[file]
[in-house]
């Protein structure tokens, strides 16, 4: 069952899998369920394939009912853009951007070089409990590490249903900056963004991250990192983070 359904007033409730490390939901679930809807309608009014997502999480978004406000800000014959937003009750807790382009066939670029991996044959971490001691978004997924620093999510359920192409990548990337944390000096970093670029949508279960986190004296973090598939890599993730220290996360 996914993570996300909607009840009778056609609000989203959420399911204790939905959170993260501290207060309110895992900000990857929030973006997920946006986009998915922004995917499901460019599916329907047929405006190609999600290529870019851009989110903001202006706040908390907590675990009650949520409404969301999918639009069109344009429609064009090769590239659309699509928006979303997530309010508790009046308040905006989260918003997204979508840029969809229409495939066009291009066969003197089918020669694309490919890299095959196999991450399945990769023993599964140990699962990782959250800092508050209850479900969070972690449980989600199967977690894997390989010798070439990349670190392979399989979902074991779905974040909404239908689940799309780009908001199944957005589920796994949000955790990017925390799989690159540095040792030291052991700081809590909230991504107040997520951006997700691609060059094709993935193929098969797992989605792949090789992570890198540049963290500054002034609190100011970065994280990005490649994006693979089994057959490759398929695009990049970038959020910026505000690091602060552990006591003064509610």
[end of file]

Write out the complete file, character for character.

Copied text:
[in-house]
């Protein structure tokens, strides 16, 4: 069952899998369920394939009912853009951007070089409990590490249903900056963004991250990192983070 359904007033409730490390939901679930809807309608009014997502999480978004406000800000014959937003009750807790382009066939670029991996044959971490001691978004997924620093999510359920192409990548990337944390000096970093670029949508279960986190004296973090598939890599993730220290996360 996914993570996300909607009840009778056609609000989203959420399911204790939905959170993260501290207060309110895992900000990857929030973006997920946006986009998915922004995917499901460019599916329907047929405006190609999600290529870019851009989110903001202006706040908390907590675990009650949520409404969301999918639009069109344009429609064009090769590239659309699509928006979303997530309010508790009046308040905006989260918003997204979508840029969809229409495939066009291009066969003197089918020669694309490919890299095959196999991450399945990769023993599964140990699962990782959250800092508050209850479900969070972690449980989600199967977690894997390989010798070439990349670190392979399989979902074991779905974040909404239908689940799309780009908001199944957005589920796994949000955790990017925390799989690159540095040792030291052991700081809590909230991504107040997520951006997700691609060059094709993935193929098969797992989605792949090789992570890198540049963290500054002034609190100011970065994280990005490649994006693979089994057959490759398929695009990049970038959020910026505000690091602060552990006591003064509610």